Did you know that the principle behind the zipper also governed the building of the pyramids? Discover concepts behind inventions and technologies in this visually entertaining reference book. Provides comprehensive coverage of the workings of hundreds of machines and devices - holograms, airplanes, compact discs, cash machines, and much more. Grade level 3+.
The information age is upon us, baffling us with thousands of complicated state-of-the-art technologies. To help make sense of the computer age, David Macaulay brings us The New Way Things Work. This completely updated and expanded edition describes twelve new machines and includes more than seventy new pages detailing the latest innovations. With an entirely new section that guides us through the complicated world of digital machinery, where masses of electronic information can be squeezed onto a single tiny microchip, this revised edition embraces all of the newest developments, from cars to watches. Each scientific principle is brilliantly explained--with the help of a charming, if rather slow-witted, woolly mammoth.
David Macaulay is an award-winning author and illustrator whose books have sold millions of copies in the United States alone, and his work has been translated into a dozen languages. Macaulay has garnered numerous awards including the Caldecott Medal and Honor Awards, the Boston Globe–Horn Book Award, the Christopher Award, an American Institute of Architects Medal, and the Washington Post–Children’s Book Guild Nonfiction Award. In 2006, he was the recipient of a MacArthur Fellowship, given “to encourage people of outstanding talent to pursue their own creative, intellectual, and professional inclinations.” Superb design, magnificent illustrations, and clearly presented information distinguish all of his books. David Macaulay lives with his family in Vermont.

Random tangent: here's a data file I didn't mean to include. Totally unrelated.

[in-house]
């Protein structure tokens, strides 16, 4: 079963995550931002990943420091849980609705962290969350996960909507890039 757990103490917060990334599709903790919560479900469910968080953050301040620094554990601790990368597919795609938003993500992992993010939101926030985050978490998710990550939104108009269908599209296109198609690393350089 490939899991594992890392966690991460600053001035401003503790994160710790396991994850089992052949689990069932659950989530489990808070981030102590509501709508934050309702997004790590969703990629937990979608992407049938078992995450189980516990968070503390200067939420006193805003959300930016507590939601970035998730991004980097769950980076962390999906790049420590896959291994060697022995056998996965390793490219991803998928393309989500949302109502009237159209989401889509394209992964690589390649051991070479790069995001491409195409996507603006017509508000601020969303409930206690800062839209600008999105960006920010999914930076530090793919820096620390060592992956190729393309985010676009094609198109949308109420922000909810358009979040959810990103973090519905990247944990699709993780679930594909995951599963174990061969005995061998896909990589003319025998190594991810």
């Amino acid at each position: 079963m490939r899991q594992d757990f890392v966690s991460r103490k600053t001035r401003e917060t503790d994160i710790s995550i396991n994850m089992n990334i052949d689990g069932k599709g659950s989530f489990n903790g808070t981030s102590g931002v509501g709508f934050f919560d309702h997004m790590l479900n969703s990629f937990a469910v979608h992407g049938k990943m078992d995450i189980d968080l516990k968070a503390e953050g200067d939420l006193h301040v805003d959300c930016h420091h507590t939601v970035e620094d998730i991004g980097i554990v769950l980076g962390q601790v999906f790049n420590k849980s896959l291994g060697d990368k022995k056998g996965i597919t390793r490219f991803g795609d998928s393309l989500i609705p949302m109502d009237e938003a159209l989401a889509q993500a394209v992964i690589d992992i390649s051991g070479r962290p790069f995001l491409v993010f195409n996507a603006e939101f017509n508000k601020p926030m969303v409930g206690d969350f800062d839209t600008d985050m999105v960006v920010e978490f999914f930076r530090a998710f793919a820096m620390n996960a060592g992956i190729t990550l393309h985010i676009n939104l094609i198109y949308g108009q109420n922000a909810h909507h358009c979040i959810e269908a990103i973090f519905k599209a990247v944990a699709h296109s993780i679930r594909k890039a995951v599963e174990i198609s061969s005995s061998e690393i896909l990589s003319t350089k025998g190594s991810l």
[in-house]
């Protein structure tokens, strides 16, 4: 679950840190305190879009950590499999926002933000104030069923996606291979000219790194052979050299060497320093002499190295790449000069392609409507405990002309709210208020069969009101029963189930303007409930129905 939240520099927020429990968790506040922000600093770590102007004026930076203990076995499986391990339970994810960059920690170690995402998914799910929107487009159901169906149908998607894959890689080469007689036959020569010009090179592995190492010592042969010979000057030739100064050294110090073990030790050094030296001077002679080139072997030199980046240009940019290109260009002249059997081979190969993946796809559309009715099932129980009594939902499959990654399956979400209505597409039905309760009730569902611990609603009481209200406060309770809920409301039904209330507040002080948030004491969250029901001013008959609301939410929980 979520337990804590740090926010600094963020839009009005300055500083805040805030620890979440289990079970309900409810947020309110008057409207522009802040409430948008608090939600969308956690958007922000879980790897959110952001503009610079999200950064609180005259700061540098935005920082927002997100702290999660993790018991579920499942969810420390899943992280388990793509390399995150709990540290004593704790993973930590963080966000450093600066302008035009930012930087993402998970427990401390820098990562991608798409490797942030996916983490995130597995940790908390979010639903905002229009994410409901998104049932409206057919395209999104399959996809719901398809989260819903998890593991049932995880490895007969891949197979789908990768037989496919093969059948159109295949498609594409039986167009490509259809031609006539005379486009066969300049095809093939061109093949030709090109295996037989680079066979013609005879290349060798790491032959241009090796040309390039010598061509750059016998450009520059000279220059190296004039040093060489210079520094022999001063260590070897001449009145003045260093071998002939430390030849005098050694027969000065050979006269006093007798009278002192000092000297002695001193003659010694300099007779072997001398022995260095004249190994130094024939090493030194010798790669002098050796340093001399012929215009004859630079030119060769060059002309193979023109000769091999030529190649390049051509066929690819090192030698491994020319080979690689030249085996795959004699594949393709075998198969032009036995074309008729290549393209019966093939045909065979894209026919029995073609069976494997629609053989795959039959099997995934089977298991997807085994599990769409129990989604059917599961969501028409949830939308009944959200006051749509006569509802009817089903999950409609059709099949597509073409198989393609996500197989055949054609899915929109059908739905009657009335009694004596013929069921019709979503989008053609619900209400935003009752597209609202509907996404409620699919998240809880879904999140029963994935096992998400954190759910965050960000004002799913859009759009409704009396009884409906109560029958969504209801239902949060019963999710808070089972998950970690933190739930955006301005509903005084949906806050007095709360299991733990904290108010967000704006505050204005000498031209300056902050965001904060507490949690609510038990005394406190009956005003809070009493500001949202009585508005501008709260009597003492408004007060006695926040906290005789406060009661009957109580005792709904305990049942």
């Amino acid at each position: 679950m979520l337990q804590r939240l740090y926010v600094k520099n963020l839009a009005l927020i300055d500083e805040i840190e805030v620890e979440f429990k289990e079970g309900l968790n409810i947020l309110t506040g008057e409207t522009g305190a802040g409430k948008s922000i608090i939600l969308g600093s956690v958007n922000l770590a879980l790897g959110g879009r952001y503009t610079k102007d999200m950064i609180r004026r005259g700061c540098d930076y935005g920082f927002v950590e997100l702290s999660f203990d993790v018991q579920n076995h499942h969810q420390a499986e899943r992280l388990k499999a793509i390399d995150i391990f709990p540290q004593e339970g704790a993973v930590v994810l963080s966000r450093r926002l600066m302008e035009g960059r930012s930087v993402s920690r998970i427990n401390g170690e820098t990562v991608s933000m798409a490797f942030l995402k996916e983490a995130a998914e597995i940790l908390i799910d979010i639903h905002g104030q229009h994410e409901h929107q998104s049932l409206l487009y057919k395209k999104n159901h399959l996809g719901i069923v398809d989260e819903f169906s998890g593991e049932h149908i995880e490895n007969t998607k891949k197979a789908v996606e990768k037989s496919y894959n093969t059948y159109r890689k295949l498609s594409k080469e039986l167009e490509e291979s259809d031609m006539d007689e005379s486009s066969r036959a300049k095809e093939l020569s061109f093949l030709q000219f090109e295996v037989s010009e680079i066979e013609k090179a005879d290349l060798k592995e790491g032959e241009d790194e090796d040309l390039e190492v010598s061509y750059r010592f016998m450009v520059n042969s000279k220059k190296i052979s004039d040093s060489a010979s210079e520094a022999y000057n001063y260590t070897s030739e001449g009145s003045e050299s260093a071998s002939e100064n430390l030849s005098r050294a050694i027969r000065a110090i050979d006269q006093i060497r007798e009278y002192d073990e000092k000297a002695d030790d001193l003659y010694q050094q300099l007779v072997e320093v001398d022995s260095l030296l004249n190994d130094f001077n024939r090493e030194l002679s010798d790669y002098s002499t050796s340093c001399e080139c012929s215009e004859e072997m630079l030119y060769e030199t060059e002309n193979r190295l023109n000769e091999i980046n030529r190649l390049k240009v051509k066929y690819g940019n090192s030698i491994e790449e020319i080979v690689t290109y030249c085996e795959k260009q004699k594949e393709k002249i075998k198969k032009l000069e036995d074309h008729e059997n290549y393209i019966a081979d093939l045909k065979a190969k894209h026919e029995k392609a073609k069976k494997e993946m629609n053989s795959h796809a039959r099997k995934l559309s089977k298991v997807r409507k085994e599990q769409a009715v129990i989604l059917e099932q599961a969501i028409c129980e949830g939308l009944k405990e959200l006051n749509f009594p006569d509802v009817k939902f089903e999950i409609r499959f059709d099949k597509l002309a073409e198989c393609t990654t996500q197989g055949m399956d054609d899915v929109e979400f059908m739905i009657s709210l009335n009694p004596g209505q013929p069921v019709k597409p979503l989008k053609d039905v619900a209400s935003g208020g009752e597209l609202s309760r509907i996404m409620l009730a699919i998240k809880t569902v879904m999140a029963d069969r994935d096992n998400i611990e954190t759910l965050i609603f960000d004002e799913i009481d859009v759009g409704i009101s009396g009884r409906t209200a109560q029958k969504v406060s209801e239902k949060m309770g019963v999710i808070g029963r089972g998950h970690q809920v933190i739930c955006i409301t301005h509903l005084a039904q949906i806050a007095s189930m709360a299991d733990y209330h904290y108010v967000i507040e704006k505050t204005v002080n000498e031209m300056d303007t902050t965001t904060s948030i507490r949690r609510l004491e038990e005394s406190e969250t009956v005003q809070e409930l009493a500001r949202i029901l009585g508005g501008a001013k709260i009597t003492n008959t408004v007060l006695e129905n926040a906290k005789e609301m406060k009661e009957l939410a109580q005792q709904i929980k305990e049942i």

"The Way Things Work is not the only book that has tried to explain modern mysteries, but it's the best. Macaulay's explanations are lucid; they are also fun. He includes visual puns, running jokes, a cast of thousands of tiny participants in on and around the machines, choirs of angels and lots of big woolly mammoths." Boston Globe
"Keep the book a secret from your kids for a while and study up on the explanations of questions you're anticipating. Let Macaulay make you look smarter than you think you are. The kids will certainly be impressed - and you'll be getting a real education in the bargain." The Los Angeles Times
"The Way Things Work is a superb achievement. It is a very handsome book, a fascinating collection of riddles and a sound educational accomplishment that, while explaining in words and pictures - mostly pictures - some of the mysteries of physics, makes you smile, and often laugh. The author is honest enough to say that the book was intended for children of all ages, and brilliant enough to make all its readers feel brighter than they ever thought they could be." The New York Times
"This is a work of mammoth imagination, energy, and humor. It justifies every critic's belief that information and entertainment are not mutually exclusive - good nonfiction is storytelling at its best." The Bulletin of the Center for Children's Books, Starred
"Combining the tongue-in-cheek observations of a budding prehistoric engineer with acute descriptions of the functioning of mechanical and electrical machines, Macaulay has produced a superb volume.... Macaulay's unusual ability to focus, distill, organize, and convey information through his art has never been so impressively displayed." Horn Book, Starred
"An astonishing tour-de-force, three years in the making, by the architect-turned-author who has given us Cathedral and City...Large, clear, complete drawings...contain unexpected little details providing hours of enlightenment and discovery." Kirkus Reviews with Pointers
"A book to be treasured as both a browsing item and as a gold mine of reference information." School Library Journal, Starred
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